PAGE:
Tide Pods: P&G's big innovation gone wrong

People keep eating one of Procter & Gamble's most successful innovations in years: Tide Pods.For years, ...

Posted: Jan 20, 2018 11:45 AM
Updated: Jan 20, 2018 11:45 AM

People keep eating one of Procter & Gamble's most successful innovations in years: Tide Pods.

For years, children have accidentally eaten the poisonous pods. Toddlers sometimes mistake them for colorful candy. P&G responded by putting double-latch lids on packaging.

Now #TidePodChallenge has become an online craze, with teenagers and adults posting videos of themselves biting chunks out of the laundry detergent packets.

The American Association of Poison Control Centers issued a health alert this week in response to the "spike" in exposure to Tide Pods' toxic chemicals. YouTube and Facebook both said they would pull videos of people taking bites out of pods.

Related: Tide Pod Challenge: YouTube is removing 'dangerous' videos

P&G has been doing damage control all week.

"We are deeply concerned," the company told CNN in a statement Thursday. "Nothing is more important to us than the safety of people who use our products."

Tide's Twitter feed has turned into a rapid response center, instructing people who ate Tide Pods to drink milk and call a poison control center immediately. And the brand turned to NFL star Rob Gronkowski for help.

"What the heck is going on, people? Use Tide Pods for washing. Not eating," Gronkowski said in a video.

The crisis threatens a product that P&G spent more than a decade developing.

Tide Pods upended the laundry business when they launched in 2012. P&G heralded Tide Pods as the best thing to happen to laundry since liquid detergent.

Pods' three-chamber capsule, which contains detergent, stain remover and color protector, gave people an easier way to wash their clothes.

"They nailed it," said Ian Bell, head of Euromonitor's home care research. "I don't think the laundry care shelf ever experienced anything that looked that good. It looked out of this world."

Pods have helped P&G maintain its top spot in what Bell says is a $49 billion laundry detergent market. P&G controls 26% of the market, followed by Unilever and Henkel.

P&G doesn't break down sales by brand, but Bell estimated the company raked in $1.5 billion from pods last year, including Tide Pods and Ariel detergent pods. The two brands hold an overwhelming 80% grip on the fast-growing laundry pods market.

Pods are also more expensive than liquid and powder detergent, so P&G's profit margins are higher.

Even activist investor Nelson Peltz, who battled P&G for a seat on the board and criticized its innovation machine, applauded Tide Pods.

Related: The battle for the future of Tide

Kim Whitler, a professor at the University of Virginia's Darden School of Business and former executive at P&G, gave the company mixed reviews for its response to the crisis.

She credited P&G for enlisting Gronkowski to spread awareness and for working with Facebook and YouTube to remove videos.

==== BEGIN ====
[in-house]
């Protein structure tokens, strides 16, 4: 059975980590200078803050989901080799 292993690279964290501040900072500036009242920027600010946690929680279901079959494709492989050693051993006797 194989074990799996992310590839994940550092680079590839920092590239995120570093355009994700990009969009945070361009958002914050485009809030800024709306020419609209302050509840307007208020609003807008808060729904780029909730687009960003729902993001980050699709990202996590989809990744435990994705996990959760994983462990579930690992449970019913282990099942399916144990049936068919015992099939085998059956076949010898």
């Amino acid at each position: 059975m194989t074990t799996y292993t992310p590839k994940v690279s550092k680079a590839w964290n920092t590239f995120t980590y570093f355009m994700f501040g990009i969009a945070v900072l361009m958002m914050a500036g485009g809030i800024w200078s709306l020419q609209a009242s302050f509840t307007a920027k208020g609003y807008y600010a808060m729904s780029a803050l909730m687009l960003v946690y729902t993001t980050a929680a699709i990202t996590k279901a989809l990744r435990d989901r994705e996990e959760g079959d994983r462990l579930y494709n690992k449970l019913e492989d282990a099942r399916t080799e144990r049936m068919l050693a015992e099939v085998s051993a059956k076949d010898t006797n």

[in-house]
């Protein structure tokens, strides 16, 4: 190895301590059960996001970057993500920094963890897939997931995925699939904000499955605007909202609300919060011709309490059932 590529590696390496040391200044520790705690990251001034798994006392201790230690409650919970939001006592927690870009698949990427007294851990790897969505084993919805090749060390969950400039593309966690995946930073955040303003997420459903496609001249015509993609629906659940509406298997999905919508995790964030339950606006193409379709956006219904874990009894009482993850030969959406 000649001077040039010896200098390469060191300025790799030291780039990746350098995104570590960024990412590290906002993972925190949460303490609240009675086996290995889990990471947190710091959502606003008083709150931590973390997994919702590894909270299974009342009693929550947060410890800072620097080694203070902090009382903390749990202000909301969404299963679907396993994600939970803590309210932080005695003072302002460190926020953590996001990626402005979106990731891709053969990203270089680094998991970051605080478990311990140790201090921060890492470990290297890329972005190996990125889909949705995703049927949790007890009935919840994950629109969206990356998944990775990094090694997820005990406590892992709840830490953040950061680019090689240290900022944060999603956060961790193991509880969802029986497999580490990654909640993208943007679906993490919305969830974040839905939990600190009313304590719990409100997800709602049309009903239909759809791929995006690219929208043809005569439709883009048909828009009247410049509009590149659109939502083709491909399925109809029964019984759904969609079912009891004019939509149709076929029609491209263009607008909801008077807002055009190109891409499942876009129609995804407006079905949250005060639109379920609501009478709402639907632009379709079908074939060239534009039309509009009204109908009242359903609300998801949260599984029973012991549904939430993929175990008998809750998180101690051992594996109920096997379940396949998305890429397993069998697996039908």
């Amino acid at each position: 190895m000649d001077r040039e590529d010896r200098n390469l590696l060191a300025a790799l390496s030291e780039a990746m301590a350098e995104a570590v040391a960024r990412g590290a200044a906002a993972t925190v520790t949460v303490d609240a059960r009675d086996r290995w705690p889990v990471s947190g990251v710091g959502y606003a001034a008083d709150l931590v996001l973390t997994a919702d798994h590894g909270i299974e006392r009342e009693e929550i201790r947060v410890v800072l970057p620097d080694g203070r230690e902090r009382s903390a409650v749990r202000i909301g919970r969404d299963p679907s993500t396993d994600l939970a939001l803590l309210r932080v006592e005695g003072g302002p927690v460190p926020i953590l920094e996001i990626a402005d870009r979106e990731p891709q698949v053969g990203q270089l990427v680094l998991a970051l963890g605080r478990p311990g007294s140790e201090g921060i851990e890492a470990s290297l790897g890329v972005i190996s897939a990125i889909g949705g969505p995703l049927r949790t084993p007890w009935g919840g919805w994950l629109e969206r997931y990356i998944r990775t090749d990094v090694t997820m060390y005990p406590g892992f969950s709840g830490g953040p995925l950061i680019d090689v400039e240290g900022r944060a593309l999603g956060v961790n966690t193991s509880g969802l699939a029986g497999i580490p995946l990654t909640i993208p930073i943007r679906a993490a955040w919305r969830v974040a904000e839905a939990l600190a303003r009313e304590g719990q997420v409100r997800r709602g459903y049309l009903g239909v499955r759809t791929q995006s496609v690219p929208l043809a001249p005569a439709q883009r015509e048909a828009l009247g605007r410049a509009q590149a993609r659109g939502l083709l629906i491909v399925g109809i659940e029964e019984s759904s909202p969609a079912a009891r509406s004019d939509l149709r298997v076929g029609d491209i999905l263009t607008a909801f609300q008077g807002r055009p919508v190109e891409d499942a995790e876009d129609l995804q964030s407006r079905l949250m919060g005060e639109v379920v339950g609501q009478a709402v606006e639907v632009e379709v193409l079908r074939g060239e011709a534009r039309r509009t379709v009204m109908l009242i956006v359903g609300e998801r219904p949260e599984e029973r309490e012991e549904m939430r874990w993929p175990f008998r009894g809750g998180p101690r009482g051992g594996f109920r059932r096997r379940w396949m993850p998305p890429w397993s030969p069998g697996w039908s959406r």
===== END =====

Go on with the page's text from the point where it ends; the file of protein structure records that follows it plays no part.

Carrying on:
But it isn't clear who's leading the effort. In corporate crises, Whitler explained, it's important for corporate leaders to communicate with customers.

P&G CEO David Taylor has not spoken publicly about the issue, instead letting Tide become the public face of the cleanup. That strategy carries risks.

The company did not immediately respond to a request for comment Friday evening.

"It's hard to connect with a box of Tide," Whitler said.

--CNNMoney's Michelle Toh contributed to this story.

Mississippi Coronavirus Cases

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CountyConfirmedDeaths
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Washington172244
Lee156342
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Pike95137
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Lincoln84643
Monroe83155
Simpson82131
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Tate74630
Marshall7299
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Adams64226
Covington63715
Winston63516
George6038
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Smith41213
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Hancock40915
Jasper4089
Clay40414
Itawamba39510
Tippah38814
Tunica3657
Montgomery3456
Clarke34328
Lawrence3298
Yalobusha31810
Humphreys29912
Quitman2751
Carroll26211
Greene26213
Perry2488
Webster24813
Amite2406
Jefferson Davis2406
Kemper24014
Stone2245
Wilkinson22013
Sharkey2065
Jefferson1967
Benton1541
Choctaw1384
Franklin1352
Issaquena272
Unassigned00

Alabama Coronavirus Cases

Confirmed Cases: 101496

Reported Deaths: 1821
CountyConfirmedDeaths
Jefferson13463261
Mobile10671216
Montgomery6955153
Madison551035
Tuscaloosa432780
Unassigned398568
Baldwin371029
Shelby336137
Marshall319938
Lee272447
Morgan242520
Etowah219034
DeKalb185214
Calhoun182819
Elmore176739
Walker154865
Houston145013
Russell13912
Limestone137813
St. Clair137520
Dallas134725
Franklin130822
Cullman123812
Colbert122518
Lauderdale120320
Autauga118822
Escambia109417
Jackson10724
Talladega106914
Tallapoosa87679
Dale85029
Chambers84838
Chilton8279
Blount8255
Clarke82110
Coffee7796
Butler77336
Covington74621
Pike7167
Marion58726
Barbour5816
Lowndes57524
Marengo56817
Bullock49211
Hale48826
Winston45711
Bibb4535
Washington44913
Perry4464
Wilcox43610
Monroe4246
Pickens41110
Randolph40311
Conecuh39410
Sumter36618
Lawrence3563
Macon34114
Crenshaw3318
Choctaw28912
Cherokee2798
Clay2775
Geneva2652
Henry2643
Greene25311
Lamar2302
Fayette2235
Cleburne1291
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